It was a swing and a miss. No, that’s the wrong metaphor. It was a fumble. Trying to deal with the controversy over players taking a knee during the national anthem, NFL Commissioner Roger Goodell failed to put the issue to rest.
Goodell explained in a recent press conference that the League believes “everyone should stand for the national anthem. It's an important part of our policy and the game. It’s important to honor our flag and our country and I think our fans expect that.”
But apparently he doesn’t believe it’s so important to honor our country that he’d actually require players to stand at attention. He thinks it would be great if they did, but hey, it’s their call.
Many fans seem to be deserting the NFL over the issue, with attendance and TV viewership down, so Goodell had to say something, and perhaps thought he could split the difference. But it’s hard to believe this will satisfy anyone.
The NFL tells its players (tells, not suggests) that excessive celebration after a play will be penalized. Yet deeply insulting behavior to the fans during the ceremony that starts the game is acceptable.
Let’s be clear — this is not a First Amendment issue. It’s not about the government telling the players what to do. It’s about their employers setting basic rules of conduct.
The NFL, for instance, tells its players (tells, not suggests) that excessive celebration after a play will be penalized. Yet deeply insulting behavior to the fans during the ceremony that starts the game is acceptable.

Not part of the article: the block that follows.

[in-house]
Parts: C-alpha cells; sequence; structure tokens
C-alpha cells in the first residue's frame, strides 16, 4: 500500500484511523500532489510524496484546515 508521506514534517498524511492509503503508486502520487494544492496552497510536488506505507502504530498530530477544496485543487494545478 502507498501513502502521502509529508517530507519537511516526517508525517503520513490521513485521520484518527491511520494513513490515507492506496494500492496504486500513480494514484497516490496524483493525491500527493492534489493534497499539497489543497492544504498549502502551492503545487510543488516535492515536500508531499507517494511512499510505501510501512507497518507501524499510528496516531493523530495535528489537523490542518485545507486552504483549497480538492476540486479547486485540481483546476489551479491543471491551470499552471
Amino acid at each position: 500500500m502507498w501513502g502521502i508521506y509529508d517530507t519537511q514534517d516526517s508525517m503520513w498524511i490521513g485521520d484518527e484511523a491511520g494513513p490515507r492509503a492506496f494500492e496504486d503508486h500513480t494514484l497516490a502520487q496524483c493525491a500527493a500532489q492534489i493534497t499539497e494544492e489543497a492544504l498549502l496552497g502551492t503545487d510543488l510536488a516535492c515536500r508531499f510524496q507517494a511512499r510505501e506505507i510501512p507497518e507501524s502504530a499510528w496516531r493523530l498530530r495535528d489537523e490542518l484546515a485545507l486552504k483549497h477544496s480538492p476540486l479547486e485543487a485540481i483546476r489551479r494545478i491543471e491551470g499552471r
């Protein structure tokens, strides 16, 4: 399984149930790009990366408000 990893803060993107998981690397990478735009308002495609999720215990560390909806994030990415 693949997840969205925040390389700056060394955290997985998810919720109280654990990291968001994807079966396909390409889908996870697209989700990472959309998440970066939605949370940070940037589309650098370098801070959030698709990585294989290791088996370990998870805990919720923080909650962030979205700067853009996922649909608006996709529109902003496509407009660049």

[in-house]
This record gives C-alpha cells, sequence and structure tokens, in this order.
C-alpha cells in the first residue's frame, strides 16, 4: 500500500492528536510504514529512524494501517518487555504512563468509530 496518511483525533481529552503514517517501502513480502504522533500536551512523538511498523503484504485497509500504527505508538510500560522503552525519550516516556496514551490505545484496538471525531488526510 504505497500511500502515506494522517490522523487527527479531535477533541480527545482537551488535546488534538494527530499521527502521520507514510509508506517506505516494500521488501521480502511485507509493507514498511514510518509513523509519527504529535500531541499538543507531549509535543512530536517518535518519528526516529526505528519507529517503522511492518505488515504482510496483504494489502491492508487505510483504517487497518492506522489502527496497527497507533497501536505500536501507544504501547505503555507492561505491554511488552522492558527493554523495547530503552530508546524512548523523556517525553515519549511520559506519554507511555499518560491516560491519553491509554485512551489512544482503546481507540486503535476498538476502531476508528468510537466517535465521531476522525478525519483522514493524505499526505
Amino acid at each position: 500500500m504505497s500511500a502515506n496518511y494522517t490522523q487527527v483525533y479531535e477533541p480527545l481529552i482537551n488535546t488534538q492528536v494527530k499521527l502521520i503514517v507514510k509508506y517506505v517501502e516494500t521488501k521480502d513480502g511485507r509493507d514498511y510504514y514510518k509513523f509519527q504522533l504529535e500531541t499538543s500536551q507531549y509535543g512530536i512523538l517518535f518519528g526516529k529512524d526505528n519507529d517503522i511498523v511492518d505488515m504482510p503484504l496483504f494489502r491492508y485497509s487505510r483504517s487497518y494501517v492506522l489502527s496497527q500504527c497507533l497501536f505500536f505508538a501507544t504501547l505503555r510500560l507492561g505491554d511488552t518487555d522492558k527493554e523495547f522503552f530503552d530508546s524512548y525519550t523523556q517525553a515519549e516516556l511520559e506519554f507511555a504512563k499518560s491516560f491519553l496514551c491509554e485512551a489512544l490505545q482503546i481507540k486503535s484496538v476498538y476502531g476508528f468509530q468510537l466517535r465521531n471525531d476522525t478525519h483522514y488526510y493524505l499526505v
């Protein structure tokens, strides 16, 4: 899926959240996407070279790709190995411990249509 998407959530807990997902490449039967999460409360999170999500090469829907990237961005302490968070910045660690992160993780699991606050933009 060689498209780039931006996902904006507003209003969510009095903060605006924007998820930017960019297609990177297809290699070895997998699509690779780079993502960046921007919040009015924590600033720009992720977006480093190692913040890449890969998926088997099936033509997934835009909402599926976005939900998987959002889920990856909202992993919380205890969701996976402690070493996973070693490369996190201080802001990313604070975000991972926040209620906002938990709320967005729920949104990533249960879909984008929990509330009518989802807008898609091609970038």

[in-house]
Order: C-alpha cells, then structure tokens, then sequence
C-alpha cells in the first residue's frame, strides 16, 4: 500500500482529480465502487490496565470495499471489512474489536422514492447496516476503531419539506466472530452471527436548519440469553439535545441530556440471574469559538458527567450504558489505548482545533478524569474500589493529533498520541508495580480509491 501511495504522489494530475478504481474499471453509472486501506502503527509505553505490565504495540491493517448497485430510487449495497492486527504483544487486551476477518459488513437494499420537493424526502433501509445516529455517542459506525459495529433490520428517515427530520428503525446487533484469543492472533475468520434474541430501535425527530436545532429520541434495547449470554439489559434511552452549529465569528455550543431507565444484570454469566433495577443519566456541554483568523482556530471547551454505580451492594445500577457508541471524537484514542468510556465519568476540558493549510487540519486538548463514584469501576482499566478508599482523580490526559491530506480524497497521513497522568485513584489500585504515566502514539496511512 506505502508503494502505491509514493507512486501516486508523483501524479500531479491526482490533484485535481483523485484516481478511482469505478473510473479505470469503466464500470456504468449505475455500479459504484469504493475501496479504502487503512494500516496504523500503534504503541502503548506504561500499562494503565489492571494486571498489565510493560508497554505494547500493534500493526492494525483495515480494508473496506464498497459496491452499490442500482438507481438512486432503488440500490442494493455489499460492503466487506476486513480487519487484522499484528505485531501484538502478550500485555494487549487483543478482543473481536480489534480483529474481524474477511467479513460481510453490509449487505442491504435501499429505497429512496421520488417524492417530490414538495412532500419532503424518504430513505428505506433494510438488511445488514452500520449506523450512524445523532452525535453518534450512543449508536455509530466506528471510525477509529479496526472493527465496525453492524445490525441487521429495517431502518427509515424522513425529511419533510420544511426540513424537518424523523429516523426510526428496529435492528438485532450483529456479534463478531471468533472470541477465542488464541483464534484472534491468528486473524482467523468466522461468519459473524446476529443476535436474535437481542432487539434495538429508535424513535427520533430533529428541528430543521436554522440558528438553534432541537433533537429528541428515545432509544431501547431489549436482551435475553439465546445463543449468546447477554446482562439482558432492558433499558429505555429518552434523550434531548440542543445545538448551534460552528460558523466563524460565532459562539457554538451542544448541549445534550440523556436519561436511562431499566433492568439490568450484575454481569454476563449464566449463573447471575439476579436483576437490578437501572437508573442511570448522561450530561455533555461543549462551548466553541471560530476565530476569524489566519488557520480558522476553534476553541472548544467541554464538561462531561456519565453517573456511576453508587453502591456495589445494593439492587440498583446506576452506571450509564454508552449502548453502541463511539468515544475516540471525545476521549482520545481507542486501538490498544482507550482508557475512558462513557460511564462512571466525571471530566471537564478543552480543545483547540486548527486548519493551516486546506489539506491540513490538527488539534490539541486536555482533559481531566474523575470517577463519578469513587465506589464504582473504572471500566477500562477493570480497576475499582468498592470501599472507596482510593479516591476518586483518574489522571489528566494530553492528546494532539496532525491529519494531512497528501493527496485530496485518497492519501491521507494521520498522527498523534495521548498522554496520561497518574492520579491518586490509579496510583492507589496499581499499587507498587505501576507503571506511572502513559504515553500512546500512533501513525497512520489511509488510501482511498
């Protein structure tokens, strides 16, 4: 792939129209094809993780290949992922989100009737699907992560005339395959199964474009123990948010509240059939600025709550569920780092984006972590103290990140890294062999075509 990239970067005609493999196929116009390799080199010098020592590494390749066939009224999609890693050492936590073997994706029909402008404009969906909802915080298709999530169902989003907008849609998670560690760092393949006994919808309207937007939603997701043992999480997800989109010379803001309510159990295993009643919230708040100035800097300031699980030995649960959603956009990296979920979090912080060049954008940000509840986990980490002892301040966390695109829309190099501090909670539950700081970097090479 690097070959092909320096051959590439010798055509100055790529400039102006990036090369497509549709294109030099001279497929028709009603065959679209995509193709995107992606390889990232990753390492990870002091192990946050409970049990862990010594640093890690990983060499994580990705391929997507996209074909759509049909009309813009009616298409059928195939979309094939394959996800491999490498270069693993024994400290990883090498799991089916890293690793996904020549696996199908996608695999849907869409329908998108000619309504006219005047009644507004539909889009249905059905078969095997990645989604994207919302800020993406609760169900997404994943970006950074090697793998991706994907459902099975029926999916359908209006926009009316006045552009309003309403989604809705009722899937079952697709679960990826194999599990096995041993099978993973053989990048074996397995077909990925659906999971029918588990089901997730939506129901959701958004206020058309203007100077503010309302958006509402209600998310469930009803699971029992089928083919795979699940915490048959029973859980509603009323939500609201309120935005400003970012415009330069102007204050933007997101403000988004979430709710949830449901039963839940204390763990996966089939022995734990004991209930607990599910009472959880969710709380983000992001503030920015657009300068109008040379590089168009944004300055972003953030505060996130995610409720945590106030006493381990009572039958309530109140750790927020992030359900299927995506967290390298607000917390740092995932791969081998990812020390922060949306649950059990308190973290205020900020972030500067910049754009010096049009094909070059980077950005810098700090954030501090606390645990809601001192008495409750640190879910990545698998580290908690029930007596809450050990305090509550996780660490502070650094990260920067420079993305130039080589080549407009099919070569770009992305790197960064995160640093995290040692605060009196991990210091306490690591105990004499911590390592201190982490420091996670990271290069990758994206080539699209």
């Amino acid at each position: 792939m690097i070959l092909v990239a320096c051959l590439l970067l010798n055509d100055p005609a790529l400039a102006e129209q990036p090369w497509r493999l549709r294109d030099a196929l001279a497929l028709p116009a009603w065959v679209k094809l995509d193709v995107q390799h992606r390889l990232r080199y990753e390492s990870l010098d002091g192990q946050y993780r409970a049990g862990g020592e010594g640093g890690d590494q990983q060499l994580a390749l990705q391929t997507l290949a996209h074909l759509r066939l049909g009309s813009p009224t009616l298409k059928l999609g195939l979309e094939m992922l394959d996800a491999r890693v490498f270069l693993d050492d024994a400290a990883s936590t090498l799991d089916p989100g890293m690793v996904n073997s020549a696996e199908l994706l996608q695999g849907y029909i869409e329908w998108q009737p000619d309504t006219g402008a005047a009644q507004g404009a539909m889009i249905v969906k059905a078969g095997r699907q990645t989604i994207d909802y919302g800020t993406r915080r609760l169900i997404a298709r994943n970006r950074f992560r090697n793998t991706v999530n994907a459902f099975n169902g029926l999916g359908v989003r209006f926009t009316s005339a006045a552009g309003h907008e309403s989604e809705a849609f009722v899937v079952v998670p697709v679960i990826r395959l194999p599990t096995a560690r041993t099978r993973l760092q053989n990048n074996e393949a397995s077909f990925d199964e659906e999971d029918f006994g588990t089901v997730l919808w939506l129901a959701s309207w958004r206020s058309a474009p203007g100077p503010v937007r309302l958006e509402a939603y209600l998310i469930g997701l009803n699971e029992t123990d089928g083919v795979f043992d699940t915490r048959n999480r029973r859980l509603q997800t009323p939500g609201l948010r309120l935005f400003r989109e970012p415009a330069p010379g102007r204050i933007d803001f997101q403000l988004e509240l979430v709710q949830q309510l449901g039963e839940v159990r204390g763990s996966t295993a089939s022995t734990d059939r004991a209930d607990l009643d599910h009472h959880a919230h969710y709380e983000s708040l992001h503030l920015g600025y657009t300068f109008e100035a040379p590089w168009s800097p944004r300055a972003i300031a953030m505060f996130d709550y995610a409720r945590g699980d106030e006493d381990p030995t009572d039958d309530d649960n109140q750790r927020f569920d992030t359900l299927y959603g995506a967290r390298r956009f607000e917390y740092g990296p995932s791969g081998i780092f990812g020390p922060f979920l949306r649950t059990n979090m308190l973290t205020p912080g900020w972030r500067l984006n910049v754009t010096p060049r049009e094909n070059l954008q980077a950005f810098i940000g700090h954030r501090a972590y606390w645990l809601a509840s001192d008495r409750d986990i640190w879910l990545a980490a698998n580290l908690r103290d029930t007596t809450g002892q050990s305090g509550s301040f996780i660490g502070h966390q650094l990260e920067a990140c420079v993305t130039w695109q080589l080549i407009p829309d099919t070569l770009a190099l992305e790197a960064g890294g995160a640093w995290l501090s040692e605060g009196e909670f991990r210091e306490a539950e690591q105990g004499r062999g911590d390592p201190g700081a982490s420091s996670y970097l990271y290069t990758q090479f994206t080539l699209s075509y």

This is also not treating the players unfairly. This sort of thing applies to all jobs. If you work for, say, Federal Express, or McDonalds, while you wear their uniform, you’re expected to handle yourself a certain way. If someone orders a Big Mac and you start haranguing the customer with your views on abortion, the manager will tell you to stop it if you want to keep your job.
And this is not about whatever issues the players believe they’re commenting on. Entirely irrelevant.
Goodell earlier met with the players and spent time “talking about the issues player are trying to bring attention to.” Why? The players are free to hold whatever political opinions they wish, as is Goodell, and they can spend all the time and money they want fighting for their beliefs in their spare time.
But what they shouldn’t be doing is intentionally offending the fans — even for a good cause — or lecturing them, or waving fingers at them, when their job is to put on a good game.
Goodell shouldn’t care what the reason is for the insult. Whether it’s to protest police brutality or to protest taking down Robert E. Lee statues, it shouldn’t be the NFL’s policy to allow its players to be hurtful and rude to the people who ultimately pay their salaries.
Goodell stated “What we’re trying to do is stay out of politics.” Even if true (and how can it be when Goodell himself has said he’s committed to working with the players on social issues?), it’s a little late for that.
But the NFL has made its decision. Now it’s time for the fans to make theirs.